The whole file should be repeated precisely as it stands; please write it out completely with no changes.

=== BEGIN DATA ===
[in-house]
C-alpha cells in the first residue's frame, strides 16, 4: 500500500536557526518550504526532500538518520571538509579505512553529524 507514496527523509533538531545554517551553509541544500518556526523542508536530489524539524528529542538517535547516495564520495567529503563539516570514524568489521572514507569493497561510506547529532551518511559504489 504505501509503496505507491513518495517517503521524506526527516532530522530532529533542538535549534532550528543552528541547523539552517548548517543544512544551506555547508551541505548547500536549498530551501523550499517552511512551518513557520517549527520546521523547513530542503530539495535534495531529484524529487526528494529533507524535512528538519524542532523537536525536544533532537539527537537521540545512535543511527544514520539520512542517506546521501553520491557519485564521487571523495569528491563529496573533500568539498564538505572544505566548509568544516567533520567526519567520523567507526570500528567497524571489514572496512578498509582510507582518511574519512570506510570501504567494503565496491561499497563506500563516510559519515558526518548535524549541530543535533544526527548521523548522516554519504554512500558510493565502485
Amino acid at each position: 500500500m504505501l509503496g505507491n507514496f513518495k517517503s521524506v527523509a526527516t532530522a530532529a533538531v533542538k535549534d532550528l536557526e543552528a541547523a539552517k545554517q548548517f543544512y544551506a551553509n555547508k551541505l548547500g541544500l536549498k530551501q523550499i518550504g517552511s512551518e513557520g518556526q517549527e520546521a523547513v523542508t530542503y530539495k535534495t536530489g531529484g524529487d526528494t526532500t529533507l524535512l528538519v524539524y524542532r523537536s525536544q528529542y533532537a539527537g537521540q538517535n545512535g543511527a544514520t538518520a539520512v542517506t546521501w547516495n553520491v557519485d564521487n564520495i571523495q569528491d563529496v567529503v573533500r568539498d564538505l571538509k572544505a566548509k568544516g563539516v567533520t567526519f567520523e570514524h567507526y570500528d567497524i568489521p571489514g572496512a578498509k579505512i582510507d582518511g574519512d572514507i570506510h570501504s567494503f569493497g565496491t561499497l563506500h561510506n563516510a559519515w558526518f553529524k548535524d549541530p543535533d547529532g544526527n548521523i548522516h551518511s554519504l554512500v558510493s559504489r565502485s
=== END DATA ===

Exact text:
[in-house]
C-alpha cells in the first residue's frame, strides 16, 4: 500500500536557526518550504526532500538518520571538509579505512553529524 507514496527523509533538531545554517551553509541544500518556526523542508536530489524539524528529542538517535547516495564520495567529503563539516570514524568489521572514507569493497561510506547529532551518511559504489 504505501509503496505507491513518495517517503521524506526527516532530522530532529533542538535549534532550528543552528541547523539552517548548517543544512544551506555547508551541505548547500536549498530551501523550499517552511512551518513557520517549527520546521523547513530542503530539495535534495531529484524529487526528494529533507524535512528538519524542532523537536525536544533532537539527537537521540545512535543511527544514520539520512542517506546521501553520491557519485564521487571523495569528491563529496573533500568539498564538505572544505566548509568544516567533520567526519567520523567507526570500528567497524571489514572496512578498509582510507582518511574519512570506510570501504567494503565496491561499497563506500563516510559519515558526518548535524549541530543535533544526527548521523548522516554519504554512500558510493565502485
Amino acid at each position: 500500500m504505501l509503496g505507491n507514496f513518495k517517503s521524506v527523509a526527516t532530522a530532529a533538531v533542538k535549534d532550528l536557526e543552528a541547523a539552517k545554517q548548517f543544512y544551506a551553509n555547508k551541505l548547500g541544500l536549498k530551501q523550499i518550504g517552511s512551518e513557520g518556526q517549527e520546521a523547513v523542508t530542503y530539495k535534495t536530489g531529484g524529487d526528494t526532500t529533507l524535512l528538519v524539524y524542532r523537536s525536544q528529542y533532537a539527537g537521540q538517535n545512535g543511527a544514520t538518520a539520512v542517506t546521501w547516495n553520491v557519485d564521487n564520495i571523495q569528491d563529496v567529503v573533500r568539498d564538505l571538509k572544505a566548509k568544516g563539516v567533520t567526519f567520523e570514524h567507526y570500528d567497524i568489521p571489514g572496512a578498509k579505512i582510507d582518511g574519512d572514507i570506510h570501504s567494503f569493497g565496491t561499497l563506500h561510506n563516510a559519515w558526518f553529524k548535524d549541530p543535533d547529532g544526527n548521523i548522516h551518511s554519504l554512500v558510493s559504489r565502485s